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3-D tissue engineering to revolutionize dental disease

What is tissue engineering?

Tissue Engineering is the study of the growth of new connective tissues, or organs, from cells and a collagenous scaffold to produce a fully functional organ for implantation back into the donor host. Engineered tissue is formed by the use of a scaffold, which is a natural or a biodegradable synthetic structure. Collagen is effectively the ‘glue’ that holds our bodies together.

Tissue engineering can be used to restore, maintain, or enhance tissues and organs. The potential impact of this field, however, is far broader and in the future, engineered tissues could reduce the need for organ replacement.

On 29 March 2016 it was reported that Griffith University researchers had pioneered the use of 3-D bioprinting to replace missing teeth and bone.

Griffith’s Menzies Health Institute in Queensland was granted $650,000 by the National Health and Medical Research Council to conduct a three-year study, which was undertaken by periodontist Professor Saso Ivanovski.

Professor Ivanovski and his team use 3D bioprinting to produce new, totally bespoke tissue engineered bone and gum that can be implanted into a patient’s jawbone.

Professor Ivanovski explains that this approach begins with a scan of the affected jaw, prior to the design of a replacement part using computer-assisted design. A specialised bioprinter is then able to successfully fabricate the gum structures that have been lost to disease in one single process. The cells and other components that make up the bone and gum tissue can then be manufactured to exactly fit the missing bone and gum for a particular individual.

Traditionally, people with missing teeth who have lost a lot of jawbone due to disease or trauma, are offered dental implants. However, for some patients implants are not an option as there is not enough bone for dental implant placement. Although in these situations it is possible to take bone grafts from another part of the body, these procedures are very painful.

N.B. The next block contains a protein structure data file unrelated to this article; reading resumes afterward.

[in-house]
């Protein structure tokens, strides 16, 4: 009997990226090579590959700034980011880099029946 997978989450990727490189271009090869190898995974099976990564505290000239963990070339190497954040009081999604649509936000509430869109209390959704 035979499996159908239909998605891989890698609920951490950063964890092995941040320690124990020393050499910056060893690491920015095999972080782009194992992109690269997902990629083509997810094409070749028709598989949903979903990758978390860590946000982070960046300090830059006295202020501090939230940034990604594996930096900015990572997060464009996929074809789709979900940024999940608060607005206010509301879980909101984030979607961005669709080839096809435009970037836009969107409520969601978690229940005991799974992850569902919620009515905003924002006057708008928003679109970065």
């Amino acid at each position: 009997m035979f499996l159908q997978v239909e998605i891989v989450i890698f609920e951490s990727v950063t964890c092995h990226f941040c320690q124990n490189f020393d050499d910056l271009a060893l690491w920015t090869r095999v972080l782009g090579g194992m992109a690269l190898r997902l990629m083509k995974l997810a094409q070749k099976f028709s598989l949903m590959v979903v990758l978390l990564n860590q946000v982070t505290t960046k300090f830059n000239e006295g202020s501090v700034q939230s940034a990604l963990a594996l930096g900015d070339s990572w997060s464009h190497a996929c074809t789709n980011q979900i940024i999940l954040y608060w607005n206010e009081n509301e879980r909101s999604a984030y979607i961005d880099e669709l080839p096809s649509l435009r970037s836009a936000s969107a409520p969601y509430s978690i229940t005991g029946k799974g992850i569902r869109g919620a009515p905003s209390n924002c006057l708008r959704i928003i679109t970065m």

Professor Ivanovski explains that,

“By using this sophisticated tissue engineering approach, we can instigate a much less invasive method of bone replacement. A big benefit for the patient is that the risks of complications using this method will be significantly lower because bone doesn’t need to be removed from elsewhere in the body. We also won’t have the problem of limited supply that we have when using the patient’s own bone.”

When will this be available?

3-D bioprinting is still currently in pre-clinical trials. However Professor Ivanovski advises that the aim is to trial the new technology in humans within the next one to two years.

How much will it cost?

This is as yet unknown but it is unlikely to be cheap. However, Professor Ivanovski argues that it should be a less costly way of augmenting deficient jaw bone. Whatever the cost, there is no doubt that it will be a less painful experience.

Obviously it is too early to tell whether this revolutionary new treatment is capable of changing the way dentists treat the loss of teeth, and there is still a lot of research to be done that must be followed by extensive clinical trials. 

However the use of tissue engineering is an exciting concept and could well mean that the discomfort and stigma of loose or missing teeth could soon be a thing of the past.

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